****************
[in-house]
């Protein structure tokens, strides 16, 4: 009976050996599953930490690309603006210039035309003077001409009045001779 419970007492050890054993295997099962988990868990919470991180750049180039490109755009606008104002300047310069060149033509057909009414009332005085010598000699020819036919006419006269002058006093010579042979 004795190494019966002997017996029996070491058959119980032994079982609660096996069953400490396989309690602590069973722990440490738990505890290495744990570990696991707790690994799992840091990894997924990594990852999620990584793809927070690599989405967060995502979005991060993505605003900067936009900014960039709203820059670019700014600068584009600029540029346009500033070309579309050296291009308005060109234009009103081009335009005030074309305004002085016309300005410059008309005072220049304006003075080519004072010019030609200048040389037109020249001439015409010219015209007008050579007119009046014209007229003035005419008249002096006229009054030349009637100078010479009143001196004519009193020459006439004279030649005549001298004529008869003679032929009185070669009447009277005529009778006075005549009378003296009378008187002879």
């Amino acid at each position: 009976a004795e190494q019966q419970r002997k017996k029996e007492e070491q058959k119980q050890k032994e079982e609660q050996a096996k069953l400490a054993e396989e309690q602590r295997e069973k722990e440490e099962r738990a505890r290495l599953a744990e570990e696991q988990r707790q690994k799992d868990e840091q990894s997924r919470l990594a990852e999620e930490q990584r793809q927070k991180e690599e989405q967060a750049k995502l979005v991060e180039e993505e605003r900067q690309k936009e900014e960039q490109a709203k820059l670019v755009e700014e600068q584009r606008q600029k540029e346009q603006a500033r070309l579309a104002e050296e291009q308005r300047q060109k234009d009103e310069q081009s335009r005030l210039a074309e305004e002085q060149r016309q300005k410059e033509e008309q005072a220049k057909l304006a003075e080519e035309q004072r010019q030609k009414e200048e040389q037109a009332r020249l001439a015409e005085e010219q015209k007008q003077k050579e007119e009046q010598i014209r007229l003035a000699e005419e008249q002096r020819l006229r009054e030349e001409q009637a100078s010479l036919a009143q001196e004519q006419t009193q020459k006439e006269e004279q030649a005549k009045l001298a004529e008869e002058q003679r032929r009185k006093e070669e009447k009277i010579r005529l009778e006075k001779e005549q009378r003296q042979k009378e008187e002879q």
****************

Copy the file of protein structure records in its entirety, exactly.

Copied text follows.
[in-house]
């Protein structure tokens, strides 16, 4: 009976050996599953930490690309603006210039035309003077001409009045001779 419970007492050890054993295997099962988990868990919470991180750049180039490109755009606008104002300047310069060149033509057909009414009332005085010598000699020819036919006419006269002058006093010579042979 004795190494019966002997017996029996070491058959119980032994079982609660096996069953400490396989309690602590069973722990440490738990505890290495744990570990696991707790690994799992840091990894997924990594990852999620990584793809927070690599989405967060995502979005991060993505605003900067936009900014960039709203820059670019700014600068584009600029540029346009500033070309579309050296291009308005060109234009009103081009335009005030074309305004002085016309300005410059008309005072220049304006003075080519004072010019030609200048040389037109020249001439015409010219015209007008050579007119009046014209007229003035005419008249002096006229009054030349009637100078010479009143001196004519009193020459006439004279030649005549001298004529008869003679032929009185070669009447009277005529009778006075005549009378003296009378008187002879």
């Amino acid at each position: 009976a004795e190494q019966q419970r002997k017996k029996e007492e070491q058959k119980q050890k032994e079982e609660q050996a096996k069953l400490a054993e396989e309690q602590r295997e069973k722990e440490e099962r738990a505890r290495l599953a744990e570990e696991q988990r707790q690994k799992d868990e840091q990894s997924r919470l990594a990852e999620e930490q990584r793809q927070k991180e690599e989405q967060a750049k995502l979005v991060e180039e993505e605003r900067q690309k936009e900014e960039q490109a709203k820059l670019v755009e700014e600068q584009r606008q600029k540029e346009q603006a500033r070309l579309a104002e050296e291009q308005r300047q060109k234009d009103e310069q081009s335009r005030l210039a074309e305004e002085q060149r016309q300005k410059e033509e008309q005072a220049k057909l304006a003075e080519e035309q004072r010019q030609k009414e200048e040389q037109a009332r020249l001439a015409e005085e010219q015209k007008q003077k050579e007119e009046q010598i014209r007229l003035a000699e005419e008249q002096r020819l006229r009054e030349e001409q009637a100078s010479l036919a009143q001196e004519q006419t009193q020459k006439e006269e004279q030649a005549k009045l001298a004529e008869e002058q003679r032929r009185k006093e070669e009447k009277i010579r005529l009778e006075k001779e005549q009378r003296q042979k009378e008187e002879q």